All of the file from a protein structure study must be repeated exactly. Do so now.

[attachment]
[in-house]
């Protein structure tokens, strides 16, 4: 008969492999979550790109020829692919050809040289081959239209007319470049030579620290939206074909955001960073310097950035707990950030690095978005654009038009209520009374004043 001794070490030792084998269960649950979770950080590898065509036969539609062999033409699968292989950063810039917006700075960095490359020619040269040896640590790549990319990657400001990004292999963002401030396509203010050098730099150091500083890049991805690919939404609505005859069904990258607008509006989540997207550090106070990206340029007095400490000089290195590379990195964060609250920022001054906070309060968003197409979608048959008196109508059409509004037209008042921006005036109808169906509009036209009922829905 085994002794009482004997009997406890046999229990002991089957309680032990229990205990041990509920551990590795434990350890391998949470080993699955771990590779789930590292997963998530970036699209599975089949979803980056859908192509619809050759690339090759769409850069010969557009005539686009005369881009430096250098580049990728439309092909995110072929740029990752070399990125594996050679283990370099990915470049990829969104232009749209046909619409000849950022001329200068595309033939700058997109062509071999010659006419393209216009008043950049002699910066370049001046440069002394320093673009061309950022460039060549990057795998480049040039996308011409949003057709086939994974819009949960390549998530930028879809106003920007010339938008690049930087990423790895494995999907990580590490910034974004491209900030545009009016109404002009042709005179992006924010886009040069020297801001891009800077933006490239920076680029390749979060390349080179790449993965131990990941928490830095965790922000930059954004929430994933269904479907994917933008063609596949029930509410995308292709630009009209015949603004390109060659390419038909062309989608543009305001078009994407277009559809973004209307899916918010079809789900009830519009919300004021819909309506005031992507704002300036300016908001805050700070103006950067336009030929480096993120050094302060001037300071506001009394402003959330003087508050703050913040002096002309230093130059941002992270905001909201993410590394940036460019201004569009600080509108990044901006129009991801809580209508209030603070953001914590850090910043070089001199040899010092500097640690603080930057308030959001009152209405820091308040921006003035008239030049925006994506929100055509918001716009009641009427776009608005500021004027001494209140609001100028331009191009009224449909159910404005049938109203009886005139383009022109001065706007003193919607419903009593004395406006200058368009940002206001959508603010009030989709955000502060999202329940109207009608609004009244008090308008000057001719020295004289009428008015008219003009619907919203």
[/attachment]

[in-house]
């Protein structure tokens, strides 16, 4: 008969492999979550790109020829692919050809040289081959239209007319470049030579620290939206074909955001960073310097950035707990950030690095978005654009038009209520009374004043 001794070490030792084998269960649950979770950080590898065509036969539609062999033409699968292989950063810039917006700075960095490359020619040269040896640590790549990319990657400001990004292999963002401030396509203010050098730099150091500083890049991805690919939404609505005859069904990258607008509006989540997207550090106070990206340029007095400490000089290195590379990195964060609250920022001054906070309060968003197409979608048959008196109508059409509004037209008042921006005036109808169906509009036209009922829905 085994002794009482004997009997406890046999229990002991089957309680032990229990205990041990509920551990590795434990350890391998949470080993699955771990590779789930590292997963998530970036699209599975089949979803980056859908192509619809050759690339090759769409850069010969557009005539686009005369881009430096250098580049990728439309092909995110072929740029990752070399990125594996050679283990370099990915470049990829969104232009749209046909619409000849950022001329200068595309033939700058997109062509071999010659006419393209216009008043950049002699910066370049001046440069002394320093673009061309950022460039060549990057795998480049040039996308011409949003057709086939994974819009949960390549998530930028879809106003920007010339938008690049930087990423790895494995999907990580590490910034974004491209900030545009009016109404002009042709005179992006924010886009040069020297801001891009800077933006490239920076680029390749979060390349080179790449993965131990990941928490830095965790922000930059954004929430994933269904479907994917933008063609596949029930509410995308292709630009009209015949603004390109060659390419038909062309989608543009305001078009994407277009559809973004209307899916918010079809789900009830519009919300004021819909309506005031992507704002300036300016908001805050700070103006950067336009030929480096993120050094302060001037300071506001009394402003959330003087508050703050913040002096002309230093130059941002992270905001909201993410590394940036460019201004569009600080509108990044901006129009991801809580209508209030603070953001914590850090910043070089001199040899010092500097640690603080930057308030959001009152209405820091308040921006003035008239030049925006994506929100055509918001716009009641009427776009608005500021004027001494209140609001100028331009191009009224449909159910404005049938109203009886005139383009022109001065706007003193919607419903009593004395406006200058368009940002206001959508603010009030989709955000502060999202329940109207009608609004009244008090308008000057001719020295004289009428008015008219003009619907919203």